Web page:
This morning plans were unveiled for Tramlines 2018 which is to be held for the first time in Hillsborough Park, Sheffield, from Friday 20th to Sunday 22nd July. But before we all get too excited there was to be no lineup announcement …that is to follow next Thursday 6th February at 6pm. Get that in your diaries for sure. Tickets are selling incredibly fast and are available here.
This being the 10th birthday of Tramlines expectations are high and the organisers are keen to show they are going bigger and better than ever with a new look site, the introduction of new stages, surprise collaborations with well-known faces and brands.
The move to Hillsborough Park marks a transition from “an inner city festival to a city-wide festival,” says Festival Director Sarah Nulty. The park is actually on not one but two tram lines from the city centre; a journey of 13 minutes – a location that is fully intentional in order to remain “connected with where we were born,” she says. Though many people may not be familiar with the park it is a fantastic open space very accessible on foot from many Sheffield postcodes and further across the region and will have capacity for 40,000 attendees, although the plan is to create a spacious, family friendly feel with a more traditional on-site, greenfield festival experience. To that end opening hours will be extended earlier in the day, but will still end at 10pm Friday and Saturday and 9pm on the Sunday.
New for 2018 is The Leadmill Stage, curated on alternating days by leading indie venue The Leadmill and local favourite ‘The Reverend’ Jon McClure. The Leadmill will programme an alternative, heritage music offering on Saturday evening whilst the Reverend’s ‘Sunday Service’ takes over the following evening.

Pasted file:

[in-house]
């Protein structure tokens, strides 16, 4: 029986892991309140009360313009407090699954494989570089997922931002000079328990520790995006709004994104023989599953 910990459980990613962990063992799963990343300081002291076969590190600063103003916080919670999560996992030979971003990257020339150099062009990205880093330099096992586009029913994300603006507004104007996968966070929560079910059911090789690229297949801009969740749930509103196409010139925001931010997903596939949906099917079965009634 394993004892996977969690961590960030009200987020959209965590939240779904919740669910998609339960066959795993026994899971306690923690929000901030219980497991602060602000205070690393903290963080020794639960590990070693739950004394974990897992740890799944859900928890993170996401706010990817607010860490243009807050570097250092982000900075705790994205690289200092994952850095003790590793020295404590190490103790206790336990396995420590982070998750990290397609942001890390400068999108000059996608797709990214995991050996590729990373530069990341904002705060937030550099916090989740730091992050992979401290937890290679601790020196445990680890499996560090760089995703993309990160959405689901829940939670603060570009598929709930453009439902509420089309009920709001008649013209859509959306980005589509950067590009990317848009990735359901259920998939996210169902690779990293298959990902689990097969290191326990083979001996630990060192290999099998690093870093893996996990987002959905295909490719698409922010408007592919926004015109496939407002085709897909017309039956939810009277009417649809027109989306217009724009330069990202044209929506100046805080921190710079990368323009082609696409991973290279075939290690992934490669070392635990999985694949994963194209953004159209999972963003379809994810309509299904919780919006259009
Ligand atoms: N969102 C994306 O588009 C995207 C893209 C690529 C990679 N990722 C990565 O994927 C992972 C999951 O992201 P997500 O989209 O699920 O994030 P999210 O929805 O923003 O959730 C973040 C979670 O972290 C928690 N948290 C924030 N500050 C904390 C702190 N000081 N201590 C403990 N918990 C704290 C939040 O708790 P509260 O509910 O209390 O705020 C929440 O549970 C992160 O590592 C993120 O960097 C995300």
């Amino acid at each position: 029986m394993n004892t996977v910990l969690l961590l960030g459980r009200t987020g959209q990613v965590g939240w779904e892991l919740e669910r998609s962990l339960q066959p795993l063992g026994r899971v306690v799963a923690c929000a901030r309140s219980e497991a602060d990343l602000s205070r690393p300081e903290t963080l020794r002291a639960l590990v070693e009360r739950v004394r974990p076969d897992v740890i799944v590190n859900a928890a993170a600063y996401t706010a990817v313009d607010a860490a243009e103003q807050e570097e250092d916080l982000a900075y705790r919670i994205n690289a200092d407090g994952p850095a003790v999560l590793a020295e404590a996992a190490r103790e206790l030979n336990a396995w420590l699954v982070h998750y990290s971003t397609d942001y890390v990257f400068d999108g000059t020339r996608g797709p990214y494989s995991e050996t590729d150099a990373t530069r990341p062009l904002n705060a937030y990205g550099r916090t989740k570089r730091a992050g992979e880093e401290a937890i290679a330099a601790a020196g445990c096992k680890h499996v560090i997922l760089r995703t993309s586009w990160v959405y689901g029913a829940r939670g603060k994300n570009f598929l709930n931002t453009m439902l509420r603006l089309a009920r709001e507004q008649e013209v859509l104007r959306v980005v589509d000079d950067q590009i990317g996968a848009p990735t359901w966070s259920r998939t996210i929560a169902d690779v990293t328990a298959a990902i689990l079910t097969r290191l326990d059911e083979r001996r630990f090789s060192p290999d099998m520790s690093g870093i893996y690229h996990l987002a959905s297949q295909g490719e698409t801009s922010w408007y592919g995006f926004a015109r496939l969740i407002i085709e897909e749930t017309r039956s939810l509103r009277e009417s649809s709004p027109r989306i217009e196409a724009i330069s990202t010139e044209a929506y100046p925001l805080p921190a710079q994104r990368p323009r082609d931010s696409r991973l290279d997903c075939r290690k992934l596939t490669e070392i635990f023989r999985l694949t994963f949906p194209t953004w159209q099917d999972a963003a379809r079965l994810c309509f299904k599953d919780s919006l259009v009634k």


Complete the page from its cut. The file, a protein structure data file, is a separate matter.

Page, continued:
Also noticeably new is the addition of comedy. By day, the Leadmill Stage will ‘induce belly laughs via the country’s leading comedy talent,’ programmed by Tramlines in conjunction with The Leadmill.
Also brand new for the 10th year is the Library Stage. With an overarching leftfield vibe, it’s the place to check out contemporary live performances from a variety of emerging talent.
The 10th Tramlines sees the return and expansion of ‘Into The Trees;’ a new area that was introduced in 2017. A ton of kids and family friendly entertainment has been programmed throughout the day, and post 7pm, an exciting bill of party DJs takeover for a night of dancing.
The name of the Main Stage is to be opened up to the public.
Noticeably absent this year is the Folk Forest which has really established such a strong identity for itself that it will continue as a separate entity from Tramlines (but we are reliably informed it will occur in the usual location of Endcliffe Park on the same weekend)
The Organisers are definitely in a confident and ambitious frame of mind and there is a genuine sense of excitement and scale around the Festival this year. I’m very keen to see what the lineup has for us. Whatever your feelings about the evolution of Tramlines it is one of the very best entertainment offerings we have across our region and a significant marker on the UK Festival scene for many reasons, and therefore Sheffield can be rightly proud of what it is and will be in 2018, and the positive knock on effect it will have on the city. There will always be opposition and controversy about the direction the Festival has taken over the years and you will certainly never please everyone with any event like this, but one thing is for certain, it will definitely be an absolutely massive party – certainly the biggest Tramlines yet. The team have worked incredibly hard and I’m looking forward to another hugely successful Sheffield Festival this July.